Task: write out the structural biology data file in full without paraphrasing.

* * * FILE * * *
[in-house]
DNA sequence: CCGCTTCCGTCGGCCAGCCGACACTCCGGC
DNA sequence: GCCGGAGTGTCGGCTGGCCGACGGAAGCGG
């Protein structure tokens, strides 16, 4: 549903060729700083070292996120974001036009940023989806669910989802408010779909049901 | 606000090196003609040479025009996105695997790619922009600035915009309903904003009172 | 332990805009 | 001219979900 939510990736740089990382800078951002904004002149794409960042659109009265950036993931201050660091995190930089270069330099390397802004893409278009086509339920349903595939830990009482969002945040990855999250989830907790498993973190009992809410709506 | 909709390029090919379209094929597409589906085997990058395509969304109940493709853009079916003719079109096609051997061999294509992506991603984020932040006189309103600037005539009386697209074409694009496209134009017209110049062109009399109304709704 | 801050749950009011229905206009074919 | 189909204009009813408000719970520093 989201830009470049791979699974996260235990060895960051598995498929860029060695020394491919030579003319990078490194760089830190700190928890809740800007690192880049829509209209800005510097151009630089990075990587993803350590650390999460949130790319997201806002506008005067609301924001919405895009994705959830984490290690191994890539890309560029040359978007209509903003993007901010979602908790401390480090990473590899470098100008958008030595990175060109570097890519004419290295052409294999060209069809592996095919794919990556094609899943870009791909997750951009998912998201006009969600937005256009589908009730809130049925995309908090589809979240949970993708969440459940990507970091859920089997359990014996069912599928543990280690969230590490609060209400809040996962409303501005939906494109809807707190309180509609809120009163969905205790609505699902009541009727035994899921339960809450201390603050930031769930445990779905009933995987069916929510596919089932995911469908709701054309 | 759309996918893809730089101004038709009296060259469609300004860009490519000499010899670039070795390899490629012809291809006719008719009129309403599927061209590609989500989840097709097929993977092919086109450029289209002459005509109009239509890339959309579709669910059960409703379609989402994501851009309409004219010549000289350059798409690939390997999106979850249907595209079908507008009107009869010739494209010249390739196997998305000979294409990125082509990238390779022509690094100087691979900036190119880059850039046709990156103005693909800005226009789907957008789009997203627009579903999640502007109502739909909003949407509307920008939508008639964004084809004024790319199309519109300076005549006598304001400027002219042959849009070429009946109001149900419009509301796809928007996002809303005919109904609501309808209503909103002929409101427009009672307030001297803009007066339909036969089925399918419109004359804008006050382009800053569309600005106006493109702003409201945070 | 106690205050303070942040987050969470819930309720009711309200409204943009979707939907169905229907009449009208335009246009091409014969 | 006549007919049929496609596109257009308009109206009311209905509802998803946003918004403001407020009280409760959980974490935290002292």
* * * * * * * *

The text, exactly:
[in-house]
DNA sequence: CCGCTTCCGTCGGCCAGCCGACACTCCGGC
DNA sequence: GCCGGAGTGTCGGCTGGCCGACGGAAGCGG
């Protein structure tokens, strides 16, 4: 549903060729700083070292996120974001036009940023989806669910989802408010779909049901 | 606000090196003609040479025009996105695997790619922009600035915009309903904003009172 | 332990805009 | 001219979900 939510990736740089990382800078951002904004002149794409960042659109009265950036993931201050660091995190930089270069330099390397802004893409278009086509339920349903595939830990009482969002945040990855999250989830907790498993973190009992809410709506 | 909709390029090919379209094929597409589906085997990058395509969304109940493709853009079916003719079109096609051997061999294509992506991603984020932040006189309103600037005539009386697209074409694009496209134009017209110049062109009399109304709704 | 801050749950009011229905206009074919 | 189909204009009813408000719970520093 989201830009470049791979699974996260235990060895960051598995498929860029060695020394491919030579003319990078490194760089830190700190928890809740800007690192880049829509209209800005510097151009630089990075990587993803350590650390999460949130790319997201806002506008005067609301924001919405895009994705959830984490290690191994890539890309560029040359978007209509903003993007901010979602908790401390480090990473590899470098100008958008030595990175060109570097890519004419290295052409294999060209069809592996095919794919990556094609899943870009791909997750951009998912998201006009969600937005256009589908009730809130049925995309908090589809979240949970993708969440459940990507970091859920089997359990014996069912599928543990280690969230590490609060209400809040996962409303501005939906494109809807707190309180509609809120009163969905205790609505699902009541009727035994899921339960809450201390603050930031769930445990779905009933995987069916929510596919089932995911469908709701054309 | 759309996918893809730089101004038709009296060259469609300004860009490519000499010899670039070795390899490629012809291809006719008719009129309403599927061209590609989500989840097709097929993977092919086109450029289209002459005509109009239509890339959309579709669910059960409703379609989402994501851009309409004219010549000289350059798409690939390997999106979850249907595209079908507008009107009869010739494209010249390739196997998305000979294409990125082509990238390779022509690094100087691979900036190119880059850039046709990156103005693909800005226009789907957008789009997203627009579903999640502007109502739909909003949407509307920008939508008639964004084809004024790319199309519109300076005549006598304001400027002219042959849009070429009946109001149900419009509301796809928007996002809303005919109904609501309808209503909103002929409101427009009672307030001297803009007066339909036969089925399918419109004359804008006050382009800053569309600005106006493109702003409201945070 | 106690205050303070942040987050969470819930309720009711309200409204943009979707939907169905229907009449009208335009246009091409014969 | 006549007919049929496609596109257009308009109206009311209905509802998803946003918004403001407020009280409760959980974490935290002292």